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December 12, 2018

Streaming timeseries with Flask and Plotly

This post describes simple app for streaming cpu utilization to a web page. It uses Flask as websockets server (flask-socketio plugin), socket.io as client library and plotly.js for visualization.

demo

Flask app

Follow flask-socketio doc to create a flask app. SocketIO is going to use Redis as message broker as there will be a separate process that pushes messages to clients. Flask websocket server and this process will communicate through Redis.

def create_app(register_blueprint=True):
    app = Flask(__name__)
    app.secret_key = os.urandom(42)
    if register_blueprint:
        app.register_blueprint(plotting_blueprint)

    socketio = SocketIO(app, message_queue='redis://localhost:6379/')
    socketio.on_event('connect', bootstrap_on_connect) # (1)
    return socketio, app


socketio, application = create_app()


if __name__ == '__main__':
    socketio.run(application)

(1) Here first hook is defined - when client connects we are going to send him some history data - the task for bootstrap_on_connect functions.

The blueprint plotting_blueprint is a simple one that has only one route that serves a static page. This page will load client’s javascript. The only parameter is window size - I’d like to see only last 100 seconds of data.

from flask import Blueprint, render_template

plotting_blueprint = Blueprint('plotting', __name__)


@plotting_blueprint.route('/')
def index():
    return render_template('index.html', x_window=100)

Template and client code

In the Jinja2 HTML template I’m putting window size inside meta tag so JS will be able to read that. Also I’m loading all libraries in the end of body

<!DOCTYPE html>
<html lang="en">
<head>
    <meta charset="UTF-8">
    <meta name="x_window" content={{x_window}}>
    <title>Flask data viz</title>
    <link rel="stylesheet" type="text/css" href="{{ url_for('static', filename='styles.css') }}">
</head>
<body>
<div id="plot"></div>
<script src="https://cdn.plot.ly/plotly-latest.min.js"></script>
<script src="https://ajax.googleapis.com/ajax/libs/jquery/3.3.1/jquery.min.js"></script>
<script type="text/javascript" src="//cdnjs.cloudflare.com/ajax/libs/socket.io/1.3.6/socket.io.min.js"></script>
<script src="{{ url_for('static', filename='plot.js') }}"></script>
</body>
</html>

plot.js will contain all client-side logic.

var url = 'http://' + document.domain + ':' + location.port
var socket = io.connect(url);

socket.on('connect', function(msg) { // (1)
    console.log('connected to websocket on ' + url);
});

socket.on('bootstrap', function (msg) { // (2)
    plot_start = msg.x[0];
    makePlotly( msg.x, msg.y )
});

socket.on('update', function (msg) { // (3)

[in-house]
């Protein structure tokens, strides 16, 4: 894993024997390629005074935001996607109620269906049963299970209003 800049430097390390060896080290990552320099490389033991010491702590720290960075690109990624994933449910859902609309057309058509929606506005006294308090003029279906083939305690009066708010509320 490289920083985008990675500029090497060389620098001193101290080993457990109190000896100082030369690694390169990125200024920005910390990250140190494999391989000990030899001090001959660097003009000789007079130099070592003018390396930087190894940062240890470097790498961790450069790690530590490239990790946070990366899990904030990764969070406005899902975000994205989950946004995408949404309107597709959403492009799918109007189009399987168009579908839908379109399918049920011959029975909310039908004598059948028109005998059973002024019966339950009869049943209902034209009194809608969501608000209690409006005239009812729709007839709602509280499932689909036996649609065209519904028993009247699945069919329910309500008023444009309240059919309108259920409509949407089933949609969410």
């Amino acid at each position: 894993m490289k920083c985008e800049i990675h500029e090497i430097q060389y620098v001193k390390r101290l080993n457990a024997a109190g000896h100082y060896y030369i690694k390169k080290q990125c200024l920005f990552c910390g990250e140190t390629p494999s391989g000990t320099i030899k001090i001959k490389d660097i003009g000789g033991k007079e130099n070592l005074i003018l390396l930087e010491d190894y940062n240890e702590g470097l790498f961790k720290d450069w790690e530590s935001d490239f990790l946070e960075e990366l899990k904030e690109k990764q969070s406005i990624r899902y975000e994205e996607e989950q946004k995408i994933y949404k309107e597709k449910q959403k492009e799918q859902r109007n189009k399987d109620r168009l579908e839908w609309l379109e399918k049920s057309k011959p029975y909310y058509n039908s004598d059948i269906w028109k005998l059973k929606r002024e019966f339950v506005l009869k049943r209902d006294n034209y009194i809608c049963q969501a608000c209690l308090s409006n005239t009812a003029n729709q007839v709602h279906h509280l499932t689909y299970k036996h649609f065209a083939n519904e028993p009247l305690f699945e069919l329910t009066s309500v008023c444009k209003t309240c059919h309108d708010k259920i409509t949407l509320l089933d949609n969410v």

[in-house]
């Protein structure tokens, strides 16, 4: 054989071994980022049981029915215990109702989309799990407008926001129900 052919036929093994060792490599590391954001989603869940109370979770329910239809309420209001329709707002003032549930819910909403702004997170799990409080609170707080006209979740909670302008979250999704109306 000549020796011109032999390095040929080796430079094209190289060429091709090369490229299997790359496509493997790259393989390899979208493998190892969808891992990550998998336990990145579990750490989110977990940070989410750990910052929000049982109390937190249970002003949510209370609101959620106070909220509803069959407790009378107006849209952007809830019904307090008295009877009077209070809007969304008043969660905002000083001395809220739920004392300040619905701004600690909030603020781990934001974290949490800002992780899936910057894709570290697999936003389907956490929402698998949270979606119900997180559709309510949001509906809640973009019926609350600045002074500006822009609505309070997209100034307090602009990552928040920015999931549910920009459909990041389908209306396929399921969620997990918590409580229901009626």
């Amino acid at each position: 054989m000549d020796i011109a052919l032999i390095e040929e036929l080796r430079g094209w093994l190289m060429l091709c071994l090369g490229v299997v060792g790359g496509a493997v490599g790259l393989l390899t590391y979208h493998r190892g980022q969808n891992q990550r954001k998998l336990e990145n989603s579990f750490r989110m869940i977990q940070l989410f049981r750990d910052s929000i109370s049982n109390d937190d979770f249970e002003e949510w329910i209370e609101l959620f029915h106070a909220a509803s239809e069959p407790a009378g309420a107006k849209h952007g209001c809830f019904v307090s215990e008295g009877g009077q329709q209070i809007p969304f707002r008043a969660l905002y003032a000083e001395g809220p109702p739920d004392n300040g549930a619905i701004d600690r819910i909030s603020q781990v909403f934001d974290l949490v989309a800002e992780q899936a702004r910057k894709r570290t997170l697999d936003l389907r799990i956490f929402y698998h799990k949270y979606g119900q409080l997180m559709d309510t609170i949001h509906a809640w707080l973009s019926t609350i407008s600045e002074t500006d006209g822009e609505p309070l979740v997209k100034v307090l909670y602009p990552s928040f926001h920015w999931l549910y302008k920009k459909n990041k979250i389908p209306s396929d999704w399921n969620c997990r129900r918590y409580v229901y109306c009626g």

streamPlotly( msg.x, msg.y )
});

(1) First we connect to websocket (using HTTP, not WS protocol).

(2) When connected Flask will send us bootstrap message with initial data. Here makePlotly function is invoked. It will initialize plotly stuff.

(3) When update message is received streamPlotly will use Plotly.extendTraces to add data to plotly traces. It also updates the layout so we’ll have nice sliding window.

Running the app

To run the app use uwsgi with gevent. uwsgi config looks like this:

[uwsgi]
module = app:application
uid = www-data

http = 127.0.0.1:5000

gevent-monkey-patch = true
http-websockets = true
gevent = 1000

Protocol for websockets is going to be HTTP so uwsgi will listen on port 5000 instead of communication through UNIX socket with nginx.

Nginx config should create a separate location for websocket url

server {
    listen       80 default_server;
    listen       [::]:80 default_server;
    server_name  localhost;
    root         /var/www/html;
    client_max_body_size 16M;

    location / {
        include proxy_params;
        proxy_pass http://127.0.0.1:5000;
    }

    location /socket.io {
        include proxy_params;
        proxy_http_version 1.1;
        proxy_set_header Upgrade $http_upgrade;
        proxy_set_header Connection "Upgrade";
        proxy_set_header Host $host;
        proxy_pass http://127.0.0.1:5000/socket.io;
    }
}

Background job

A separate process gets CPU utilization with psutil and pushes messages to clients. Also it defines bootstrap function - but I’m just starting with empty lists for now.

streaming.py:

#!/usr/bin/env python
import time
from datetime import datetime
from psutil import cpu_percent
from flask_socketio import emit, SocketIO

DATE_FMT = "%Y-%m-%d %H:%M:%S"


def bootstrap_on_connect():
    emit('bootstrap', {'x': [datetime.now().strftime(DATE_FMT)], 'y': [0]})


def update_plot():
    socketio = SocketIO(message_queue='redis://localhost:6379/')
    while True:
        datetime_now = datetime.now().strftime(DATE_FMT)
        cpu_percent_second = cpu_percent(interval=1)
        socketio.emit('update', {'x': [datetime_now], 'y': [cpu_percent_second]})
        time.sleep(1)


if __name__ == '__main__':
    update_plot()

Running it all

  1. Install redis server and nginx
  2. Run uwsgi with uwsgi --ini uwsgi.ini
  3. Install all dependencies from requirements.txt into virtual environment
  4. Run streaming.py (chmod +x streaming.py && ./streaming.py)

Further thoughts

There is no persistence to the data and newly connected client won’t be able to see the history. For this some kind of storage is needed. Another approach is to periodically call Flask from javascript to get the data though AJAX call. I find a websocket solution more interesting - but more complex - because it requires to have a separate process to update clients, that offloads some work from web server.

Full code is available from this repo

Do you use websockets for streaming live data? Connect with me on linkedin to discuss it.

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© Alexey Smirnov 2021